Driven by the COVID-19 shutdown, April marked the greatest job loss in American history. The unemployment rate skyrocketed to 14.7 percent, and employers cut 20.5 million jobs.
Those figures are heart-wrenching. But as awful as they are, they do not fully capture workers’ hardships. To be counted as unemployed, people must be available for work and actively seeking it. With schools closed, job opportunities withering, and social distancing the new norm, many displaced workers don’t satisfy those requirements. Instead, they officially show up as having left the labor force.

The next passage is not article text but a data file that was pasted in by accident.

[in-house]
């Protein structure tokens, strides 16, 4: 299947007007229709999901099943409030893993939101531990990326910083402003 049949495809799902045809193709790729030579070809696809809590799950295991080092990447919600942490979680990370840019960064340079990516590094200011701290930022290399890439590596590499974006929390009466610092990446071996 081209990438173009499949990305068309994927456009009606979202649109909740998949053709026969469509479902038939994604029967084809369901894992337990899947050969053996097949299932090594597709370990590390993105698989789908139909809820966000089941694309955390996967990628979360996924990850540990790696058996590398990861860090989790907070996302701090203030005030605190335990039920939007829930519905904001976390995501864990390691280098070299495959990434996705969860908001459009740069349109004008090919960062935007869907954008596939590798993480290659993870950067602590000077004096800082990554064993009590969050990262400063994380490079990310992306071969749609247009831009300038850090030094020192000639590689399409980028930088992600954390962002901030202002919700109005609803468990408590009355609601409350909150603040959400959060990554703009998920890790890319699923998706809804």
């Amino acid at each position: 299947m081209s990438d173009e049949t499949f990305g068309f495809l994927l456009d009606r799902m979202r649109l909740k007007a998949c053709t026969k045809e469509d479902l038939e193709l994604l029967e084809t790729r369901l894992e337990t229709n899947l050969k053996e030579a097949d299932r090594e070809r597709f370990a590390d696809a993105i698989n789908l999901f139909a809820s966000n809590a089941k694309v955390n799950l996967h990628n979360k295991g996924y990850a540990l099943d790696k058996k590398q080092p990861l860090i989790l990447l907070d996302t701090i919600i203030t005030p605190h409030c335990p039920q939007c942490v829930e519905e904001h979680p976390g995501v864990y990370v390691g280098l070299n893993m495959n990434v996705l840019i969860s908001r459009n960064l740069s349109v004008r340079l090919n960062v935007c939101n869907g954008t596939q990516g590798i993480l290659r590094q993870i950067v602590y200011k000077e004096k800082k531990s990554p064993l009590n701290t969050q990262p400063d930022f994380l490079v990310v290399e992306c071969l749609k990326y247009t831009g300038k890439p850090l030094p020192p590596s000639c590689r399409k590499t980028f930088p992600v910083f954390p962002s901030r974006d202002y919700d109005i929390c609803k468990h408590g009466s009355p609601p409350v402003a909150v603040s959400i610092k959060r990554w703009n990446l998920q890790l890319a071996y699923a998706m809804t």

From February to April, the labor force shrank by 8 million people. Add that to the more than 17 million increase in unemployment, and 25 million Americans are no longer employed. More than 61 percent of AmericansRead More »